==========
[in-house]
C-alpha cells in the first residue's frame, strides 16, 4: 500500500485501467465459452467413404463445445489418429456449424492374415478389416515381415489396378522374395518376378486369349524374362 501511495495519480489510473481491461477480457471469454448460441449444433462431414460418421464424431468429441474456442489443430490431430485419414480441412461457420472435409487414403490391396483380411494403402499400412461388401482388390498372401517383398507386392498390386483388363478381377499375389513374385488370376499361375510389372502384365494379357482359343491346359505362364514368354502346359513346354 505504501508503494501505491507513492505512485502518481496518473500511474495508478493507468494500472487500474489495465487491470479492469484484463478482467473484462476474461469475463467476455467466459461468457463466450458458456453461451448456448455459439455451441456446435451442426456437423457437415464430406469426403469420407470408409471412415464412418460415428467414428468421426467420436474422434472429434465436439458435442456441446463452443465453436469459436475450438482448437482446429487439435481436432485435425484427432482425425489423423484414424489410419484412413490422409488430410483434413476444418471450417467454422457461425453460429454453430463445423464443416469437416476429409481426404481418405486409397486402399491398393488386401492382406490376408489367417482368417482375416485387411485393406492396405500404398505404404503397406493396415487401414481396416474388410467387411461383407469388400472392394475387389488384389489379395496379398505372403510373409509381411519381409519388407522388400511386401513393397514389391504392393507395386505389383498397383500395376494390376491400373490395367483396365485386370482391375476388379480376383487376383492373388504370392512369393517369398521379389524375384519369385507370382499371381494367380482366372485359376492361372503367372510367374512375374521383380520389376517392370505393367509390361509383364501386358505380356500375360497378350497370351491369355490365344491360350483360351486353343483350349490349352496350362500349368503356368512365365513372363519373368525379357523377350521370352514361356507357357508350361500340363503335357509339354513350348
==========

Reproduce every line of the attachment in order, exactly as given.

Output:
[in-house]
C-alpha cells in the first residue's frame, strides 16, 4: 500500500485501467465459452467413404463445445489418429456449424492374415478389416515381415489396378522374395518376378486369349524374362 501511495495519480489510473481491461477480457471469454448460441449444433462431414460418421464424431468429441474456442489443430490431430485419414480441412461457420472435409487414403490391396483380411494403402499400412461388401482388390498372401517383398507386392498390386483388363478381377499375389513374385488370376499361375510389372502384365494379357482359343491346359505362364514368354502346359513346354 505504501508503494501505491507513492505512485502518481496518473500511474495508478493507468494500472487500474489495465487491470479492469484484463478482467473484462476474461469475463467476455467466459461468457463466450458458456453461451448456448455459439455451441456446435451442426456437423457437415464430406469426403469420407470408409471412415464412418460415428467414428468421426467420436474422434472429434465436439458435442456441446463452443465453436469459436475450438482448437482446429487439435481436432485435425484427432482425425489423423484414424489410419484412413490422409488430410483434413476444418471450417467454422457461425453460429454453430463445423464443416469437416476429409481426404481418405486409397486402399491398393488386401492382406490376408489367417482368417482375416485387411485393406492396405500404398505404404503397406493396415487401414481396416474388410467387411461383407469388400472392394475387389488384389489379395496379398505372403510373409509381411519381409519388407522388400511386401513393397514389391504392393507395386505389383498397383500395376494390376491400373490395367483396365485386370482391375476388379480376383487376383492373388504370392512369393517369398521379389524375384519369385507370382499371381494367380482366372485359376492361372503367372510367374512375374521383380520389376517392370505393367509390361509383364501386358505380356500375360497378350497370351491369355490365344491360350483360351486353343483350349490349352496350362500349368503356368512365365513372363519373368525379357523377350521370352514361356507357357508350361500340363503335357509339354513350348